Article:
Don't worry, it's not what you think. This tea is famous is the oolong world, but can sound a little off-putting if you don't know the history. The leaves are large and soft and go through a multi-step oxidation process to enhance the honey-like aroma. Steamed, the leaves have an irresistibly full, creamy, toasty, floral-sweet aroma. The first steep is buttery smooth and rich with notes of sweet cream and fruit. Each steep opens new notes in the leaf and the tea gets progressively more floral and green as the toasty fire notes recede. This tea will go for many steeps and is best enjoyed with an aroma cup to fully enjoy all the of aromatics it can offer.
Dan Cong oolongs are plucked form Phoenix Mountain in Guangdong, China. The term "Dan Cong" translates to Single Bush, which historically meant that the tea was all plucked from the same tea tree. More commonly it is used to describe teas from Phoenix Mountain which have been plucked from the same cultivar and are allowed to grow into large trees. They are famous for adopting various aromas and this tea is no different.
According to legend, the farmers who made this tea plucked the leaves from tea trees growing in soil that was a yellowish-brown color. The tea was so exceptional, they called it Ya Shi Xiang (Duck Shit Aroma), hoping to prevent people from stealing their tea or taking cuttings from their trees. Think of it like the old Greenland/Iceland switcharoo. It didn't take long before word got out about how good the tea was, though, so here we are!
Harvest: Spring, 2022
Origin: Guangdong, China
This is a limited time offering that is available one month of the year. We only have 40 canisters available this year!
Translating to "Out of the Pot", Tsubokiri matcha is a special form of matcha harvested in the spring and finished in the fall. Historically, the tencha leaves were stored in clay jars which allowed the flavors to soften a bit from the intensity they have in the spring. In the Autumn, they were removed and stone ground. Now, the leaves are not stored in jars, but are still allowed to breathe under refrigeration and develop a different flavor profile. When the tencha is removed and ground in October, the resulting matcha is incredibly smooth with hardly any tannic notes. The tea is smooth and creamy and has a hint of sweetness and slightly toasty aroma. Suitable for usucha (thin tea) or koicha (thick tea). Don't miss this chance to taste this tea, once it's gone, it's gone until next year.
Currently all of our ceremonial grade matcha offerings are produced and stone-ground by Marukyu Koyamaen, a family tea business that has been growing and producing tea in Uji for over 300 years.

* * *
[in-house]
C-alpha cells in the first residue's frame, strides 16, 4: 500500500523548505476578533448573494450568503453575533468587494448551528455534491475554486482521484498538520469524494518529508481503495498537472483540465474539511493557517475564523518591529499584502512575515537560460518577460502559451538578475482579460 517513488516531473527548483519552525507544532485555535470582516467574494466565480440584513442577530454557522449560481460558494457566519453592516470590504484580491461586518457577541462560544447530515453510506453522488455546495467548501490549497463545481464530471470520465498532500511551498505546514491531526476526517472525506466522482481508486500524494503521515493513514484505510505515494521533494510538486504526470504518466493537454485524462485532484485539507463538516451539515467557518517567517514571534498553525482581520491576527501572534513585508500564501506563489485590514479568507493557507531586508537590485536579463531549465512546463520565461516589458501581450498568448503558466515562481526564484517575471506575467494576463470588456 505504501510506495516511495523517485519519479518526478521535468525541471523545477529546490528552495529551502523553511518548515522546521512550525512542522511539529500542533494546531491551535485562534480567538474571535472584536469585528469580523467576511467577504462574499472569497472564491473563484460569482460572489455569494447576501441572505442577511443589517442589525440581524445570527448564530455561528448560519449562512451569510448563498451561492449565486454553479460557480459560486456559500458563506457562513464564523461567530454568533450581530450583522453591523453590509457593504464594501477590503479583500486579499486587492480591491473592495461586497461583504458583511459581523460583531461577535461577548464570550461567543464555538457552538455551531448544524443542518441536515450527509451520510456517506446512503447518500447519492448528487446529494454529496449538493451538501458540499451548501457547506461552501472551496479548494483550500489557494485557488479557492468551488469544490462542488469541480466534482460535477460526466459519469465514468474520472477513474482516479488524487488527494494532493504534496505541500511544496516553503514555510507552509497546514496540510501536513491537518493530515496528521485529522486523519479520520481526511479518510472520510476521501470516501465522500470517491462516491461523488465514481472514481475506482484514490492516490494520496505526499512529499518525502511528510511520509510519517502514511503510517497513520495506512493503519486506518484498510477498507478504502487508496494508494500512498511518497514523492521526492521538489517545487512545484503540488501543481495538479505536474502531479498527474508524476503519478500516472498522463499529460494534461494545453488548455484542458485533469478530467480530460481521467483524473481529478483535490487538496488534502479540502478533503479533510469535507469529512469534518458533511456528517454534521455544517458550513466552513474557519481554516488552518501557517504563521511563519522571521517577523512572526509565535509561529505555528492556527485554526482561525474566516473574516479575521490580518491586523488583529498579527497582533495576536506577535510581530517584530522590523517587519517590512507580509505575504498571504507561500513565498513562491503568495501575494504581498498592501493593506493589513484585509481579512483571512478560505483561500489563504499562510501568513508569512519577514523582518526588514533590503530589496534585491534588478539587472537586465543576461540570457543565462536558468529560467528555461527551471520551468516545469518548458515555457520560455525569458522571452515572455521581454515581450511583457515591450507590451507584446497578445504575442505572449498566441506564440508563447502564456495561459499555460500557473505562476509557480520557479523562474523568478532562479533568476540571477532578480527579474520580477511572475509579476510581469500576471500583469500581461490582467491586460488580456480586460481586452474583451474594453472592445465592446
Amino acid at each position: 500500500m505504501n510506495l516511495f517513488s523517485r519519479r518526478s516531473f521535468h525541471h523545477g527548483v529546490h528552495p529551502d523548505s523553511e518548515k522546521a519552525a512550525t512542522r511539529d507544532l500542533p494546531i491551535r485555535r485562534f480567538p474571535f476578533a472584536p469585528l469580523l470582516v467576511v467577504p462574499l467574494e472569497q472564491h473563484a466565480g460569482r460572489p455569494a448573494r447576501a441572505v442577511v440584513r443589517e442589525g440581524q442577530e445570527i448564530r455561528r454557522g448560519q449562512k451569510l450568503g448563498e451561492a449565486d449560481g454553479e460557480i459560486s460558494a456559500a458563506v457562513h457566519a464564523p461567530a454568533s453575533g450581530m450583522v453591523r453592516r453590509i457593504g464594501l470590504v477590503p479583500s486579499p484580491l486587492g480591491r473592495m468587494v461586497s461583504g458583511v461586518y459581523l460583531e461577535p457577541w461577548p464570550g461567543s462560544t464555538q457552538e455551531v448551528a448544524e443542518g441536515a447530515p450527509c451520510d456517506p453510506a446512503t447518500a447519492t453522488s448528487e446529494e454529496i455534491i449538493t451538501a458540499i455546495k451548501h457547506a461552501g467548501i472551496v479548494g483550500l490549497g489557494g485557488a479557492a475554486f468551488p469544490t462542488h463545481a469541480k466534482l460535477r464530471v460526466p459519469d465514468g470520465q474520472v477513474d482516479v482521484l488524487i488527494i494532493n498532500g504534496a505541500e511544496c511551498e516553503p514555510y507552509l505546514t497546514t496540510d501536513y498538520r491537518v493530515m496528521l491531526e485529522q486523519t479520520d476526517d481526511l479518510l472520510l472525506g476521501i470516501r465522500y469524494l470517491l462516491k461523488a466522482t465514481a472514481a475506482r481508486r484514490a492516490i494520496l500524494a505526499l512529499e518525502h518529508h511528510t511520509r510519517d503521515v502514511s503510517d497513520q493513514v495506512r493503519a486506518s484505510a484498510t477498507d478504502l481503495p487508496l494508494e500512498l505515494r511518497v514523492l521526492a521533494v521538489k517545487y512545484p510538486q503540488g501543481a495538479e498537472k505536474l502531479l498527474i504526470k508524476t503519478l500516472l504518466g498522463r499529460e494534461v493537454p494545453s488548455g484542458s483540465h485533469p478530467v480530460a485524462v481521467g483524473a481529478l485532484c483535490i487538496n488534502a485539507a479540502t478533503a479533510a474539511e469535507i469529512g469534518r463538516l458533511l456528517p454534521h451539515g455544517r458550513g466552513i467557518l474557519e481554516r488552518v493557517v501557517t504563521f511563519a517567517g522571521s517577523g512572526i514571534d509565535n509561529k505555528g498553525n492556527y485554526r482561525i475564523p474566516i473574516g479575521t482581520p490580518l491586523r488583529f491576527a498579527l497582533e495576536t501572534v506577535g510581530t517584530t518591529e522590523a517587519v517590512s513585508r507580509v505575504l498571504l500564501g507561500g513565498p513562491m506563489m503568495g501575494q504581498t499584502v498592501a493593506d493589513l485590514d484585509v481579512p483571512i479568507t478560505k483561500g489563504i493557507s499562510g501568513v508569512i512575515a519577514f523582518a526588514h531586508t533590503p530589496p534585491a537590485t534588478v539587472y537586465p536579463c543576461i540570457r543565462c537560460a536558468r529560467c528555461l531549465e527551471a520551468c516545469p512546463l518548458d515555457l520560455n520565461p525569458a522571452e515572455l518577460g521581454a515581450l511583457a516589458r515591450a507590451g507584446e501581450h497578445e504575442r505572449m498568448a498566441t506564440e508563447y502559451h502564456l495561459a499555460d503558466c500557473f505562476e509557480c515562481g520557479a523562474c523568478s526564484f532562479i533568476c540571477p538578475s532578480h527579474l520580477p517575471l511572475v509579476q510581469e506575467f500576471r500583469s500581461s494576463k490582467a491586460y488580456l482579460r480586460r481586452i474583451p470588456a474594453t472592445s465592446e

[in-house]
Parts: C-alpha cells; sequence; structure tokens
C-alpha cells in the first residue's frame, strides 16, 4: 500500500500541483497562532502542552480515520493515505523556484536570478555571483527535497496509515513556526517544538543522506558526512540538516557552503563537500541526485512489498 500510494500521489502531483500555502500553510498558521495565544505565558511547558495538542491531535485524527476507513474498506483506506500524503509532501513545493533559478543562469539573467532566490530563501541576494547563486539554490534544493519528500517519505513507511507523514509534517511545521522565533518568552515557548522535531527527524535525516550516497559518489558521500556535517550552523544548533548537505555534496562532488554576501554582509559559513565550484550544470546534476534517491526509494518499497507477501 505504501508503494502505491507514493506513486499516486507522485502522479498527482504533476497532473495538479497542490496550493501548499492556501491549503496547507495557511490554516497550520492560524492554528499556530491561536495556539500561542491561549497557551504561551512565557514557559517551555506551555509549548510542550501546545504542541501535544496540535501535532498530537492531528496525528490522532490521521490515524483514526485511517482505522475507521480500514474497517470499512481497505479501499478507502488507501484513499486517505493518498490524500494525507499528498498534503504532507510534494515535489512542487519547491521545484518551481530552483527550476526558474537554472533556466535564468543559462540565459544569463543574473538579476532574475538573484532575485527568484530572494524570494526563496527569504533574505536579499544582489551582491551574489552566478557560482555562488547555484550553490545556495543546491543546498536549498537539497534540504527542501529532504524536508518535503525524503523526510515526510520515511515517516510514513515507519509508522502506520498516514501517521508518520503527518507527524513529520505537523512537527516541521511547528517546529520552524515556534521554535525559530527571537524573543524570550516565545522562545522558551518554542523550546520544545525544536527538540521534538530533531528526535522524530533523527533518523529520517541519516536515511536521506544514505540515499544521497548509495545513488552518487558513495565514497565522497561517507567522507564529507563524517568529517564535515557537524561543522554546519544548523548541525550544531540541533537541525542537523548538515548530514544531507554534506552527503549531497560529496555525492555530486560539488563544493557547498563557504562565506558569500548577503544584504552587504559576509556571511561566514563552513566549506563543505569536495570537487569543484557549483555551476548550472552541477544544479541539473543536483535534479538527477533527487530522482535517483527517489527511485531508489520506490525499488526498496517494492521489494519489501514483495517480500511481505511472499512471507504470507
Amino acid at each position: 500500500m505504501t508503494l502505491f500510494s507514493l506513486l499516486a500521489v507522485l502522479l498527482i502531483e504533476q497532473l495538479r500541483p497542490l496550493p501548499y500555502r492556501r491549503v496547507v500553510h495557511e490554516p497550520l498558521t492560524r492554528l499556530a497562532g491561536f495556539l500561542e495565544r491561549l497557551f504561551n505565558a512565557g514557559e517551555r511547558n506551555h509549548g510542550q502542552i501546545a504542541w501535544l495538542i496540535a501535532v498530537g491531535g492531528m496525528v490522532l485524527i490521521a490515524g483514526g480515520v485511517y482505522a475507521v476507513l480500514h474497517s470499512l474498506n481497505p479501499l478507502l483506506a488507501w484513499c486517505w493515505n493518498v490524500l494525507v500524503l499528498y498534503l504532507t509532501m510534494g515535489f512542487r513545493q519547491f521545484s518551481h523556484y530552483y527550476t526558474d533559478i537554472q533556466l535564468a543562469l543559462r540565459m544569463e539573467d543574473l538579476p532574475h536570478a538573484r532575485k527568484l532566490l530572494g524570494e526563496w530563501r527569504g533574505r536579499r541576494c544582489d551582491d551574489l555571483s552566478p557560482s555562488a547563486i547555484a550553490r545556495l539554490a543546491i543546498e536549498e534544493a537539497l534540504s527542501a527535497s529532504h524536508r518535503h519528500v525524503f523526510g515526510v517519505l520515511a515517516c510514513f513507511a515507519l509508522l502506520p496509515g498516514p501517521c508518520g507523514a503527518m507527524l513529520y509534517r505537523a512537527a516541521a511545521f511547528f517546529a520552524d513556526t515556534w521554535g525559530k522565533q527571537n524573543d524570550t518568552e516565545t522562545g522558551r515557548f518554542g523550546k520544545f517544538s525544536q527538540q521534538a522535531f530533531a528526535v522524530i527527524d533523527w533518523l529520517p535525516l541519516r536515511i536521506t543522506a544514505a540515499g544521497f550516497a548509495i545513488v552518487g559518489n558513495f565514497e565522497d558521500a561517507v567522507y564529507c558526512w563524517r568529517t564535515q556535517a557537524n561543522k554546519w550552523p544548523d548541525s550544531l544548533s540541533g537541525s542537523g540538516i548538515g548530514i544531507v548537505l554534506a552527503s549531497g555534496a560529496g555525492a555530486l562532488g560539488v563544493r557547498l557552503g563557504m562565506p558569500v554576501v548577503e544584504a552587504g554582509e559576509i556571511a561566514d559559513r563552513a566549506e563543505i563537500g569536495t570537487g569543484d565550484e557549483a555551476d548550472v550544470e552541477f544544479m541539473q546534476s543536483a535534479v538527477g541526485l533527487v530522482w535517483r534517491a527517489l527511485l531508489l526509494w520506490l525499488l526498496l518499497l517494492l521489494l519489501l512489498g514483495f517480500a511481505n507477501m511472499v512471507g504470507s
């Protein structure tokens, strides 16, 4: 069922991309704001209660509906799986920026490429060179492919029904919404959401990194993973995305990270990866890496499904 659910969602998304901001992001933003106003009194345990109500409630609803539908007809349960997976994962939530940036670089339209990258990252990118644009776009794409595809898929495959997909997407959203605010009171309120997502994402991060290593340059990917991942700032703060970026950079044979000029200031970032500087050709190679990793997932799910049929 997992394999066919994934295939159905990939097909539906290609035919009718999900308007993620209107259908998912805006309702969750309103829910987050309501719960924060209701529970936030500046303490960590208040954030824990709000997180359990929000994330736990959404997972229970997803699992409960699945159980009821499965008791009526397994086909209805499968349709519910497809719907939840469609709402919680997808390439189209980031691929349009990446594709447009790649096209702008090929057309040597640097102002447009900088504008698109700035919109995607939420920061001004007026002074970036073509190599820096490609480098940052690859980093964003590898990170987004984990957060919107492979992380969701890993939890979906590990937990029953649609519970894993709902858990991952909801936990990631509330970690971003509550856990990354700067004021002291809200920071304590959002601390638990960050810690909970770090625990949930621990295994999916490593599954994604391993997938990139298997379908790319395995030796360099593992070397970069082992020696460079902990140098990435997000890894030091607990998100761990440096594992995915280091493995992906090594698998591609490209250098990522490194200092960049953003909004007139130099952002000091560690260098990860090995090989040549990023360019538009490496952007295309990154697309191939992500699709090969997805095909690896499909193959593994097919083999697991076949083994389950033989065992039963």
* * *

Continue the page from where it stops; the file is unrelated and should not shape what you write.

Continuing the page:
This small leaf shou puerh is made from a blend of ancient tree leaf material across four districts in Lincang County. Fermented in 2007 and carefully aged in Kunming ever since, this tea straddles the balance between soft and bold. The aroma has notes of earth and raw chocolate and steeps a liquor that is rich burgundy with no murkiness. The initial steep is a soft introduction to the tea, with each steep reaching deeper notes. The mouthfeel is smooth washes down your throat, leaving lingering flavors of clean earth and smooth river rocks. The age of the leaves allows the tea to be steeped upwards of 10 times before losing flavor and has an uplifting effect on the psyche.
If you remember when we had this tea years ago, you will be so happy to see it back. We were able to get in touch with contacts in Lincang who have access to the same leaves we had previously, and it has only gotten better with age.
Origin: Yunnan, China
This is a new tea for us, which we are so happy to share with you. Harvested from Bitter Bamboo Mountain in Yunnan, these ancient leaves are sun-dried and pressed for Blue Willow into 100g cakes. The aroma of the warm leaf has notes of dry wood and fruit leather. The leaves steep velvety smooth and fills the whole mouth with flavors mimicking chocolate, kumquat, and cedarwood. The roughly 300-year-old trees have deep roots, channeling minerals to the tips of the leaves which linger from the roof of the mouth to deep in the throat.
These leaves are lightly rolled after withering, increasing the amount of time to oxidize, which makes the tea sweeter. The process of sun-drying instead of baking allows more enzymes to live, altering the flavor of the tea and making it ideal for aging. Over time, the enzymes will continue to create more sugars, making the tea sweeter and sweeter the longer it ages. These leaves were harvested in 2022 and are already full of flavor, so we can't wait to see how the flavors progress.
Origin: Yunnan, China
*Label art hand-drawn by Ali, Boss Lady*